Reuters reports that a group of “prominent internet pioneers” now has a plan to block the $1.1 billion sale of the .org internet domain registry to Ethos Capital.
The group has created their own nonprofit cooperative to offer an alternative:
“There needs to be a place on the internet that represents the public interest, where educational sites, humanitarian sites, and organizations like Wikipedia can provide a broader public benefit,” said Katherine Maher, the CEO of Wikipedia parent Wikimedia Foundation, who signed on to be a director of the new nonprofit.
The crowd-sourced research tool Wikipedia is the most visited of the 10 million .org sites registered worldwide…
Hundreds of nonprofits have already objected to the transaction, worried that Ethos will raise registration and renewal prices, cut back on infrastructure and security spending, or make deals to sell sensitive data or allow censorship or surveillance… “What offended me about the Ethos Capital deal and the way it unfolded is that it seems to have completely betrayed this concept of stewardship,” said Andrew McLaughlin, who oversaw the transfer of internet governance from the U.S. Commerce Department to ICANN, completed in 2016.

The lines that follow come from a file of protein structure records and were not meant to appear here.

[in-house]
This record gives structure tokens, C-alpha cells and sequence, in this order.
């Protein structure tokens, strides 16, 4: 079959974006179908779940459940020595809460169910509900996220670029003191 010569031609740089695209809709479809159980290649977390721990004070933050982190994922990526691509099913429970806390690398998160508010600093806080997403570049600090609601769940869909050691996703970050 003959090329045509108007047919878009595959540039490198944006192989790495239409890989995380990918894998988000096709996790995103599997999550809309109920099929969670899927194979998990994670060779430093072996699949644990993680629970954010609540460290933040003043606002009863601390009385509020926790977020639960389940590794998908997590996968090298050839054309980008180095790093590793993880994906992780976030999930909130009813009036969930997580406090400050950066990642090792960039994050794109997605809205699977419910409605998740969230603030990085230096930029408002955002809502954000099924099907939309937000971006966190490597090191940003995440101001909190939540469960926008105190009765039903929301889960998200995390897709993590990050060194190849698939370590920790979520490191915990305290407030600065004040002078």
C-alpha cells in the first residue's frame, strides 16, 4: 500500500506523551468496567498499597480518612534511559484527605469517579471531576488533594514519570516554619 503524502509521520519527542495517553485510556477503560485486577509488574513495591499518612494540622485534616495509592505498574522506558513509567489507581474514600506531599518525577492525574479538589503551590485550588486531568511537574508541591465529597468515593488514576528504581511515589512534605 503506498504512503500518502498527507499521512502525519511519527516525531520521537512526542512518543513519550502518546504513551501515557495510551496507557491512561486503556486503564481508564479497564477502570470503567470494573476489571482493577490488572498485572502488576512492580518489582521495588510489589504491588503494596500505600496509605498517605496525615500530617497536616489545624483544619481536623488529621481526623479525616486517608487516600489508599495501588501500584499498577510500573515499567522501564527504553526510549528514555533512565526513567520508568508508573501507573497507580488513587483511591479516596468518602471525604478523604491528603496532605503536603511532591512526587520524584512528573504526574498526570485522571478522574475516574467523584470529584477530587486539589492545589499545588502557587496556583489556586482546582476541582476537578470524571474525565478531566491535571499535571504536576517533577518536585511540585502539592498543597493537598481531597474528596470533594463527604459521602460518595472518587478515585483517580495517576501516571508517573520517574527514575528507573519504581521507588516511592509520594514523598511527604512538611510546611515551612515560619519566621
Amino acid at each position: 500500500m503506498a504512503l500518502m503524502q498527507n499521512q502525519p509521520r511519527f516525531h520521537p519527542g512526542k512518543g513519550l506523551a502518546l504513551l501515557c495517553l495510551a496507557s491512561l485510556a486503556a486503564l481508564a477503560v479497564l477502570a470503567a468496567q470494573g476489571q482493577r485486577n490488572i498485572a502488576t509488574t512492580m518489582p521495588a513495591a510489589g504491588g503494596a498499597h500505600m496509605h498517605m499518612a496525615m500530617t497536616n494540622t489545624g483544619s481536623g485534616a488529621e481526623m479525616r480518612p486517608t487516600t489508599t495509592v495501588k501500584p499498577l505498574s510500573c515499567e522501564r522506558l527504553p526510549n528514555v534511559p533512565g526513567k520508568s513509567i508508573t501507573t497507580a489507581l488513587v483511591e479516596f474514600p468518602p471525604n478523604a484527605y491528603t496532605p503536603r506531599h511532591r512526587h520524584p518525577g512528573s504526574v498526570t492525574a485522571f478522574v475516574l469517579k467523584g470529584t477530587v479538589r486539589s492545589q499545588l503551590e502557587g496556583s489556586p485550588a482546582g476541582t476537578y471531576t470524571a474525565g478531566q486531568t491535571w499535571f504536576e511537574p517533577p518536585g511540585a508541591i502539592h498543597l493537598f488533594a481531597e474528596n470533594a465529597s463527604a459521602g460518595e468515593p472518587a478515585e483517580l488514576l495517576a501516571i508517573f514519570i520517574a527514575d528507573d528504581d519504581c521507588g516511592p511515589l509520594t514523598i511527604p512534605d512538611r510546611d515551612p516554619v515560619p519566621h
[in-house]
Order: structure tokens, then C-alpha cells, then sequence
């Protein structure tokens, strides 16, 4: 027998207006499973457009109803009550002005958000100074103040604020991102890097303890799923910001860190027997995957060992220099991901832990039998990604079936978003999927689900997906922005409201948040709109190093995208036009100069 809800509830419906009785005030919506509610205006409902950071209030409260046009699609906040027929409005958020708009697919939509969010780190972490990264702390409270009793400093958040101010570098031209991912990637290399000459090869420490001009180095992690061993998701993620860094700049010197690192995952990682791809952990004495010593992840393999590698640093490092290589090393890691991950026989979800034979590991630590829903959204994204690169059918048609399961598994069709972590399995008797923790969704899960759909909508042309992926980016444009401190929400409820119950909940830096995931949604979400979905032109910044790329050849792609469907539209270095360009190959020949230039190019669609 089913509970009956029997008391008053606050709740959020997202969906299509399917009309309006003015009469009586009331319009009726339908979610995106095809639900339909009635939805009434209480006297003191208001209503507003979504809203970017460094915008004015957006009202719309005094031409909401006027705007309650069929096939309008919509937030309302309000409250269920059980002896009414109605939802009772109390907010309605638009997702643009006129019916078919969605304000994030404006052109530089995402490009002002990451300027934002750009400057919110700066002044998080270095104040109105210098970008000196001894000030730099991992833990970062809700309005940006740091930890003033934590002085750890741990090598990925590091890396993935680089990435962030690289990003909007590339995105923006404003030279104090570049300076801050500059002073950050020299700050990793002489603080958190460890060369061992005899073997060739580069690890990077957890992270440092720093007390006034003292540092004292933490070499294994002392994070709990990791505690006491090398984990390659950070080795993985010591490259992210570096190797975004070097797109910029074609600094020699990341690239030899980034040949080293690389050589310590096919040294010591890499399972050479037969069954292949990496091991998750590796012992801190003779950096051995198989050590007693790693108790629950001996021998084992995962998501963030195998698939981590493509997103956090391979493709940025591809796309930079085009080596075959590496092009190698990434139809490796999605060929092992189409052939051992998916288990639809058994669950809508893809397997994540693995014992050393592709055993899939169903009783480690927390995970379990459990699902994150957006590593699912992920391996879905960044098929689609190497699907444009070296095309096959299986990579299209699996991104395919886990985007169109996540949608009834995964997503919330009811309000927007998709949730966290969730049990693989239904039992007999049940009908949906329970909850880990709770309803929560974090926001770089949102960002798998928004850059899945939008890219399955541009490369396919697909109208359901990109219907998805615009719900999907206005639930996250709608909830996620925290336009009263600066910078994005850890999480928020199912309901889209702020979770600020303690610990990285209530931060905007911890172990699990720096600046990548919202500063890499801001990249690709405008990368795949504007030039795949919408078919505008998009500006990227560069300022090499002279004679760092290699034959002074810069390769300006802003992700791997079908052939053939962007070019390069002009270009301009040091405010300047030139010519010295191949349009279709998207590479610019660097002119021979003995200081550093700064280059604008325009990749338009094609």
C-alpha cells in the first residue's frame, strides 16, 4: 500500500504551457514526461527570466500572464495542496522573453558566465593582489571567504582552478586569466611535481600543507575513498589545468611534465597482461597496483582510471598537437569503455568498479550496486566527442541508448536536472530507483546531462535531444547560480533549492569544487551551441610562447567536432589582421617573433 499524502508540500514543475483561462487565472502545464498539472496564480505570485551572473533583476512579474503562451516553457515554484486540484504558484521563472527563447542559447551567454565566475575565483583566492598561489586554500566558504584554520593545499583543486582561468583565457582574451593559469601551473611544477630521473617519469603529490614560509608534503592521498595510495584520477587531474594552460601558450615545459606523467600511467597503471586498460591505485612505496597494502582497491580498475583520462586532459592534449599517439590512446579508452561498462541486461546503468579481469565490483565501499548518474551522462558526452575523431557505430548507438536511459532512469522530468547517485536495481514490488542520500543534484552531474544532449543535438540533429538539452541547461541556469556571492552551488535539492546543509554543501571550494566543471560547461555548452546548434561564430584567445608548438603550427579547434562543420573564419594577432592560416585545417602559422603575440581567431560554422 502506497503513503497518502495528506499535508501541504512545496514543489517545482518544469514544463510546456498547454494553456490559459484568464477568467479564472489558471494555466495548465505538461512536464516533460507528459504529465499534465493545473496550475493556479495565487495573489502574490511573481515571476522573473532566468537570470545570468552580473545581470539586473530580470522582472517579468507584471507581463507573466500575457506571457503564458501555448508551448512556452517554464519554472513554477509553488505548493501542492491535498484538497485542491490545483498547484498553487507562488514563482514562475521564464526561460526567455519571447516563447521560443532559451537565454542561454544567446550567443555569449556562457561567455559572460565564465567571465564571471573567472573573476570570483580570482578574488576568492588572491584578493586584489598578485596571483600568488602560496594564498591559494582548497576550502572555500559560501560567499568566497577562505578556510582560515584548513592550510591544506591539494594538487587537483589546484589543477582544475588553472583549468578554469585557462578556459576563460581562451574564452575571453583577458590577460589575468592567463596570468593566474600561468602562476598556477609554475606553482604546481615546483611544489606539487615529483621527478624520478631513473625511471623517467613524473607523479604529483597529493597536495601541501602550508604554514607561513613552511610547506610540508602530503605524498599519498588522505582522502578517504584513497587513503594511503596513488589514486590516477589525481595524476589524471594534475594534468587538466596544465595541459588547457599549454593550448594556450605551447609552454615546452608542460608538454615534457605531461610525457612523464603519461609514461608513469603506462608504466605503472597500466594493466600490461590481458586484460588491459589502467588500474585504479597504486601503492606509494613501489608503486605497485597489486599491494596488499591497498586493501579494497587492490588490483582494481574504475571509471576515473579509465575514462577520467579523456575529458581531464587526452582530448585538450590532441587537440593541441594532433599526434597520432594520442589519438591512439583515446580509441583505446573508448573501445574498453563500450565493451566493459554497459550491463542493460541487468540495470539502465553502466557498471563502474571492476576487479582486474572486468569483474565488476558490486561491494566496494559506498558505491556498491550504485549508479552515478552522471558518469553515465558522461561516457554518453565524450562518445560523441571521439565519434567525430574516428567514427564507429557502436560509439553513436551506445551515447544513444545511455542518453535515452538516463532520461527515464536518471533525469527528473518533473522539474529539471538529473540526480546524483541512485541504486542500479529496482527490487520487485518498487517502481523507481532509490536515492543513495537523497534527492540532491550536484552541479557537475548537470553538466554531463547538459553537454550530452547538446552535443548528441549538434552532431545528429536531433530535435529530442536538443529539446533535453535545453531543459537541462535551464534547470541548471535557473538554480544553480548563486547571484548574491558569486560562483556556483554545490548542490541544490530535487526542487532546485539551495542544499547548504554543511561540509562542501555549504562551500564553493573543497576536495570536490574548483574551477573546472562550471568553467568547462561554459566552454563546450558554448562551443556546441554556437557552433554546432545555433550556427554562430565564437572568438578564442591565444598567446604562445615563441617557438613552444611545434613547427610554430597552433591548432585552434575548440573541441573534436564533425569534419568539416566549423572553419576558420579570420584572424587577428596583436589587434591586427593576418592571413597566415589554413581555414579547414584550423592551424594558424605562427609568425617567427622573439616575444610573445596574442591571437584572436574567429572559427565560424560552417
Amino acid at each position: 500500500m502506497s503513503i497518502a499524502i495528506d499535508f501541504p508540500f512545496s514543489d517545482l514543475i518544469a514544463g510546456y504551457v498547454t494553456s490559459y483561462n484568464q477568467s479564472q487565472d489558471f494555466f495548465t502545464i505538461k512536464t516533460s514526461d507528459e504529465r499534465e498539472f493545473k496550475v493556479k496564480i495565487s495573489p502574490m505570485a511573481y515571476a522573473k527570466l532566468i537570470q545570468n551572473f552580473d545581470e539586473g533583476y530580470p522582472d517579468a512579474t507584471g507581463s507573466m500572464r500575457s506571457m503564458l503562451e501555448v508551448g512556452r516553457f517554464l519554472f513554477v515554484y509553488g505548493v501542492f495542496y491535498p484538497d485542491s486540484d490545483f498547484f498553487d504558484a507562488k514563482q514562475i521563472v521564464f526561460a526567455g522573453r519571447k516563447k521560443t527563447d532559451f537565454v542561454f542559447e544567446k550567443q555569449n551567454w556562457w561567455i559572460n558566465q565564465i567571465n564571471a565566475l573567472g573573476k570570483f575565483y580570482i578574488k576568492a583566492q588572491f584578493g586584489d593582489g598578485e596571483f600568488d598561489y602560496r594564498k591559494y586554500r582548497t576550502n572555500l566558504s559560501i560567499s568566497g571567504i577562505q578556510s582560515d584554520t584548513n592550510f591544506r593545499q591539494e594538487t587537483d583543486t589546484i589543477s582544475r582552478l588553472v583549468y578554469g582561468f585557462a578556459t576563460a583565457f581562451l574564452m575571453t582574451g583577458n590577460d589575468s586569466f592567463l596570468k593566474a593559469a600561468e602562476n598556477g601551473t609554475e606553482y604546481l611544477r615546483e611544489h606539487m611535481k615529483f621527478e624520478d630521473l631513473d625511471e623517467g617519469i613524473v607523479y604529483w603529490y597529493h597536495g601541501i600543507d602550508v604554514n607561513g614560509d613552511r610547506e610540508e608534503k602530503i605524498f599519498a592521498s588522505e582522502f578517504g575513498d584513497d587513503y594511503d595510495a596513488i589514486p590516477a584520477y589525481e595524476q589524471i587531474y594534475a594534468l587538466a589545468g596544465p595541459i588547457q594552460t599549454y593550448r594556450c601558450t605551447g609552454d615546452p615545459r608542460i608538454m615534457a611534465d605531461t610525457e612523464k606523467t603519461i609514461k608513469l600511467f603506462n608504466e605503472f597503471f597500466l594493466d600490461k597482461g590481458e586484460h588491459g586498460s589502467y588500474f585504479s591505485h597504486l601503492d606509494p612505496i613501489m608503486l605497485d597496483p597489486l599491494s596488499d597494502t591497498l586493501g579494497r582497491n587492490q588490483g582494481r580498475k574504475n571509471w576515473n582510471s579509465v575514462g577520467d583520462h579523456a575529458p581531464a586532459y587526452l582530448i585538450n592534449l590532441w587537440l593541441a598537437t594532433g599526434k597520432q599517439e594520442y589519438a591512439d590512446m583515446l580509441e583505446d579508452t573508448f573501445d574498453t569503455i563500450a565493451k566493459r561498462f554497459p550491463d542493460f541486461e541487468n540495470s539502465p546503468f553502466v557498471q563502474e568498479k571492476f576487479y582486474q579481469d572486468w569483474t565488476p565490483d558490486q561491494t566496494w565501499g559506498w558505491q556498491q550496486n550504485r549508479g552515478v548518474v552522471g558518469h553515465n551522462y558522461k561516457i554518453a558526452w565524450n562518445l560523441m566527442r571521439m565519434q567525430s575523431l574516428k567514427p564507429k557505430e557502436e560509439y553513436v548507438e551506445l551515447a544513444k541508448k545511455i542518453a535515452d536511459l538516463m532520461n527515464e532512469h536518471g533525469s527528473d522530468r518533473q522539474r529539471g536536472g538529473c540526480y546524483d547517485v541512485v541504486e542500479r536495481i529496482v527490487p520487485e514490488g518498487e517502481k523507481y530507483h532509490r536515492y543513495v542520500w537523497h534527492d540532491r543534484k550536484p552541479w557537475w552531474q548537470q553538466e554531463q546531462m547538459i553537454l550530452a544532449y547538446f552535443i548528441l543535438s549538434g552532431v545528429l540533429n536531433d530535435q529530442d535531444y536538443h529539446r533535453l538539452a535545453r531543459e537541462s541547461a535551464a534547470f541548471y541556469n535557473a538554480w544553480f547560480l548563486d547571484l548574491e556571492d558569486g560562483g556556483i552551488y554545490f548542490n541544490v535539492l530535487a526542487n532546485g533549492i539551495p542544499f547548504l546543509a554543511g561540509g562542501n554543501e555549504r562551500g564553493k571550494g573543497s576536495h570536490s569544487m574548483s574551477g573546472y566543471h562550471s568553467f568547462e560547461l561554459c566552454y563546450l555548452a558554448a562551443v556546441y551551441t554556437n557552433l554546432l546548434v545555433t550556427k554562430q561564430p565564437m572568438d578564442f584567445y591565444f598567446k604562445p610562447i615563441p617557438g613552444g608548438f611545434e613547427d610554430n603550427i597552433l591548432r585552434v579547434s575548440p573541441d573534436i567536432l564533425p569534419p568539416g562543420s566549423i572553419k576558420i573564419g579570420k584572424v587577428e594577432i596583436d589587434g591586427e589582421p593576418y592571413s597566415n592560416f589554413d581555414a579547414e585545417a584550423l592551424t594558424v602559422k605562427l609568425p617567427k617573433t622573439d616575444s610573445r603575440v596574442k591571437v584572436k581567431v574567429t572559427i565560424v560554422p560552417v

Maher and others said the idea of the new cooperative is not to offer a competing financial bid for .org, which brings in roughly $100 million in revenue from domain sales. Instead, they hope that the unusual new entity, formally a California Consumer Cooperative Corporation, can manage the domain for security and stability and make sure it does not become a tool for censorship. The advocacy group Electronic Frontier Foundation (EFF), which previously organized a protest over the .org sale that drew in organizations including the YMCA of the United States, Greenpeace, and Consumer Reports, is also supporting the cooperative.
“It’s highly inappropriate for it to be turned over to a commercial venture at all, much less one that’s going to need to recover $1 billion,” said EFF Executive Director Cindy Cohn.
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